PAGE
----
Houseplants Safe for Dogs and Cats

Houseplants Safe for Dogs and Cats

When you’re a pet owner and a plant lover, it’s essential to ensure that your leafy companions are not toxic to your four-legged friends. Not all houseplants are safe for pets; some can cause digestive issues, respiratory distress, and other health problems if ingested. Thankfully, there are plenty of non-toxic options to choose from.

Let’s explore a selection of houseplants that are safe for both dogs and cats, so that you can maintain a lush environment while keeping your pets happy and healthy.

10 Houseplants Safe for Dogs and Cats

1. Spider Plant (Chlorophytum comosum)

One of the most popular houseplants, the spider plant is a perennial herbaceous plant native to tropical and southern Africa. It features long, slender, arching leaves that are green with white stripes running down the centre. As the plant matures, it sends out offshoots or “pups” on long stems that dangle and can be used for propagation. The spider plant is tolerant of a variety of conditions but prefers well-draining soil, indirect light, and regular watering. Its long, arching leaves and baby plantlets make it an attractive choice for hanging baskets.

2. Areca Palm (Dypsis lutescens)

Originating from Madagascar, the Areca palm boasts feathery, arching fronds that grow atop slender trunks. As it matures, the lower fronds can be removed to reveal its bamboo-like stems. The Areca palm is known for its air-purifying qualities and appreciates bright, indirect light. Regular watering with well-drained soil is ideal for this tropical beauty.

3. Boston Fern (Nephrolepis exaltata)

Ferns can be a mixed bag when it comes to pet safety, but the Boston Fern is a safe choice. This fern is native to tropical regions around the world. Boston Ferns have feathery, green fronds that gracefully drape downward, making them perfect for hanging baskets (which could be handy if you’re into house cats like Siamese or Persians). They thrive in humid conditions, so frequent misting or placement in a bathroom can be beneficial. They prefer moist, rich soil and indirect light.

4. Calathea

Calatheas are native to the tropical Americas and are celebrated for their ornate, patterned foliage that can feature combinations of greens, purples, and pinks. The plant’s leaves move in response to light, lifting during the day and relaxing at night. Calatheas enjoy high humidity, well-draining soil, and indirect light.

5. Barberton Daisy (Gerbera jamesonii)

This bright and cheerful flowering plant is not just safe for pets; it’s also known to purify the air. Originating from South Africa, Barberton Daisy features rosette-shaped leaves from which long stalks emerge, topped with bright, cheerful daisy-like flowers. The flowers come in shades of yellow, orange, pink, and red. The plant enjoys well-draining soil and bright, indirect sunlight.

6. Maranta (Prayer Plant)

Native to the tropical regions of Brazil, the Maranta features broad, flat leaves with intricate patterns and hues of green, red, and cream. Due to their leaves’ nocturnal movement, they are commonly referred to as “Prayer Plants.” They flourish in well-draining soil, high humidity, and indirect light.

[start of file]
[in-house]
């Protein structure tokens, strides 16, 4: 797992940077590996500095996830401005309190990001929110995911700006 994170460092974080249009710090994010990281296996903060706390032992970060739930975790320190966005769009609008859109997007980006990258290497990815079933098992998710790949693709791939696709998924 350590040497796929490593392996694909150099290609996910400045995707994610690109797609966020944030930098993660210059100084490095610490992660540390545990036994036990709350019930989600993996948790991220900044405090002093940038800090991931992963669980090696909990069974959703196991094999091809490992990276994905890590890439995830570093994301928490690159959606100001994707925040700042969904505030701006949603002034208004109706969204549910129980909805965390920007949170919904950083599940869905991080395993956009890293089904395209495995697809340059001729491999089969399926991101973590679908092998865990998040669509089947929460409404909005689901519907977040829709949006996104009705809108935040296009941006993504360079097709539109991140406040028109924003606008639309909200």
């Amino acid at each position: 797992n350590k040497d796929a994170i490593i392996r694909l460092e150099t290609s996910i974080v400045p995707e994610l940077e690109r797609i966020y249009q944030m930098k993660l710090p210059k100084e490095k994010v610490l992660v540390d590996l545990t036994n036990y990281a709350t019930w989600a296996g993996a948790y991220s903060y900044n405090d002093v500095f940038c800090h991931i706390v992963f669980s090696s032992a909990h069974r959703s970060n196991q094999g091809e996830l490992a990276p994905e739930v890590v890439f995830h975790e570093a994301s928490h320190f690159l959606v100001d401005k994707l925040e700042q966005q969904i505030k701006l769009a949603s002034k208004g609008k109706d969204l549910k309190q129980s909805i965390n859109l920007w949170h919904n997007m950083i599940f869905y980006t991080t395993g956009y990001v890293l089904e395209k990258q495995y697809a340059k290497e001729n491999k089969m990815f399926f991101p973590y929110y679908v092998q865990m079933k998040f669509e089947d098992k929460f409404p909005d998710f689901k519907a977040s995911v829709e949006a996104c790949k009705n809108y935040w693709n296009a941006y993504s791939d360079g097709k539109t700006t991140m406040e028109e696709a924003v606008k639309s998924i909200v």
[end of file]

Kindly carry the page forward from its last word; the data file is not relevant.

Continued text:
7. Haworthia

Hailing from southern Africa, Haworthias are succulents characterised by their thick, fleshy leaves that often grow in a rosette pattern. The leaves can be translucent or dotted with white patterns. They require minimal water, making sure the soil dries out between watering sessions, and they appreciate bright, indirect light. They’re often mistaken for aloe, which is not pet-safe, but haworthias have smoother leaves and are non-toxic.

8. Christmas Cactus (Schlumbergera)

Native to Brazil’s coastal mountains, this cactus has segmented, flat stems and blooms profusely around the holiday season with tubular flowers in shades of pink, red, purple, yellow, or white. Unlike desert cacti, it prefers humidity, well-draining yet moisture-retentive soil, and indirect light.

9. African Violet (Saintpaulia)

These petite plants, native to Tanzania and Kenya, feature fuzzy, round leaves and produce small, velvety flowers in shades of purple, blue, pink, or white. They thrive in a humid environment, with well-draining soil. They are safe for pets and prefer bright, indirect light.

10. Polka Dot Plant (Hypoestes phyllostachya)

This small shrub, originating from Madagascar, boasts pointed leaves splashed with vibrant shades of pink, red, or white, giving it its “polka-dotted” nickname. The more light it receives, the brighter its coloration. It prefers moist soil and bright, indirect sunlight but can tolerate some shade.

Some Tips for Pet Owners with Houseplants:

  • Placement: Even if a plant is non-toxic, some pets might be allergic or have a sensitive stomach. It’s a good idea to keep plants out of reach if your pet is overly curious.
  • Avoid Pesticides: If you’re treating your plants for pests, ensure the products used are pet-safe. Some chemicals can be harmful if ingested.
  • Watch for Signs: If your pet does munch on a plant, watch for signs of distress such as drooling, vomiting, or diarrhoea. While the plant may be non-toxic, it can still cause stomach upset.
  • Pet-Safe Fertilisers: When fertilising your plants, ensure the products used are safe for pets. Organic and natural fertilisers are often a better choice.


There are plenty of houseplants that are both aesthetically pleasing and safe for our furry friends. By doing your research and being mindful of placement, you can create a lush indoor garden without compromising your pet’s safety. Always consult with a veterinarian if you’re unsure or if your pet shows signs of illness after interacting with a plant.